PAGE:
How do safety net clinics pay for social care programs?
Social Interventions Research & Evaluation Network
As the evidence mounts demonstrating that social and economic circumstances shape health outcomes and costs, the health care sector is increasingly investing in activities to mitigate patients’ adverse social risks as a routine part of health care delivery. Hardly a day goes by without a new health care report or conference announcement that highlights the importance of addressing social context as a strategy for improving health and well-being. Many health care stakeholders—including providers, clinics, hospitals, health systems, and health plans—are now innovating at this intersection.
Though social determinants of health (SDH) are now in vogue in new places within the US health care delivery sector, they have always been part of the mortar of the community health center movement. Community health centers were established in the 1960s as one of the War on Poverty programs. They now comprise a core part of the safety-net for low-income Medicaid and uninsured populations. Earlier work has emphasized the importance and extent of social care activities in the community health center context. To date, relatively little work has explored how health centers and other safety net clinics financially support these activities.
With support from the Center for Care Innovations, we undertook this project to better understand the innovative ways in which health centers and other safety net clincs braid different funding streams to implement and sustain SDH-related programs. To do that, we interviewed over 30 experts from federal, state, and local levels, including from government, hospital and health care systems, non-medical community-based organizations, and health center leaders; interviewed leaders from four safety net clinics in diverse areas of the U.S. that are actively engaged in different kinds of social care programs; and reviewed the existing literature on health center financing.
We learned about the great variety of ways in which safety net clinic innovators initiate and sustain social care programs, as well as the many barriers they face in that work. They leverage funding in patient revenue streams, apply for a surprising number of time-limited grants, and are constantly on the lookout for non-traditional revenue-generating opportunities, like social enterprises. In this brief, we describe approaches that relate to Medicaid coverage and reimbursement and highlight the impressive range of grant proposals written and awarded.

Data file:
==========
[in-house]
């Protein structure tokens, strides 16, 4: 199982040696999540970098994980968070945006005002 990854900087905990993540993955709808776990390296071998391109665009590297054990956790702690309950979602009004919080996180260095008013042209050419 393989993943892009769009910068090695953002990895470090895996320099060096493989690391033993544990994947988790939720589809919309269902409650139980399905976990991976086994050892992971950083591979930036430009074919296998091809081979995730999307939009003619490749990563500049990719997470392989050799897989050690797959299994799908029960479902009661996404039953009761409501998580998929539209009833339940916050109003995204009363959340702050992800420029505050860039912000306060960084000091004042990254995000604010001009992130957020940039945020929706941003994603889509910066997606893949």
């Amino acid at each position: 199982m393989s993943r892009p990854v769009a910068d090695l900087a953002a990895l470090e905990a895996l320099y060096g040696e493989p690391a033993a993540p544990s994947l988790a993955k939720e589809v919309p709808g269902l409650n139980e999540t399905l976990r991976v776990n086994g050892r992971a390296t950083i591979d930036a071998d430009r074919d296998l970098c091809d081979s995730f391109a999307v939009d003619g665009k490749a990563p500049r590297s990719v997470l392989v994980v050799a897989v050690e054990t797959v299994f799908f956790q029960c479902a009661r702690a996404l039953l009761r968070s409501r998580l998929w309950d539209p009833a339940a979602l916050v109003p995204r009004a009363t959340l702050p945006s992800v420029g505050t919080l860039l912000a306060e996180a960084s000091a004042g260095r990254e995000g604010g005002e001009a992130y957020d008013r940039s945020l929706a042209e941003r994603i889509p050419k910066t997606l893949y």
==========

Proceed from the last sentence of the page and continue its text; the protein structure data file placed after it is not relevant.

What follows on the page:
In each report section, we also describe challenges of each financing strategy. The consequence of those challenges is that social care programs in health centers and other safety net clinics are regularly threatened with funding gaps and shortages. Funding received from patient revenue or grant sources is typically less than the degree of patient need. Often funds are restricted to special complex care populations or target age groups. Even when there is more flexibility, other obstacles arise related to grant cycles, grant duration, and funder preferences. The human and financial capital spent on identifying funding sources, writing grant proposals, and reporting activities to different funders strongly limit both initial program investments and program sustainability.
We hope that this report serves two purposes. First, for safety net clinic leaders, it may spark ideas about strategies to support existing or new programs. For policy-makers and advocates, it ideally also will shed light on ways to change the existing system so that safety net clinics can continue to provide the services that the evidence increasingly suggests are necessary to meet the needs of patients facing socioeconomic barriers to health. Ultimately, to improve the capacity of safety net providers to coordinate and deliver social care will require not only more funding but more funding stability. The most promising future sources of revenue lie in Medicaid-related programs—and new opportunities around value-based and risk-adjusted payments are likely to grow as CMS’ work develops in this area. In the meantime, safety net leaders hoping to expand social care services will need to continue leveraging the wide range of state innovations, existing value-based care opportunities, federal, state, and local government or private grants that have enabled them to initiate and sustain their social care programs to date.
Gottlieb L, Razon N, & Aboelata N. How do Community Health Centers Pay for Social Care Programs? San Francisco, CA: SIREN; 2019: Available at: https://sirenetwork.ucsf.edu/tools-resources/resources/how-do-safety-net....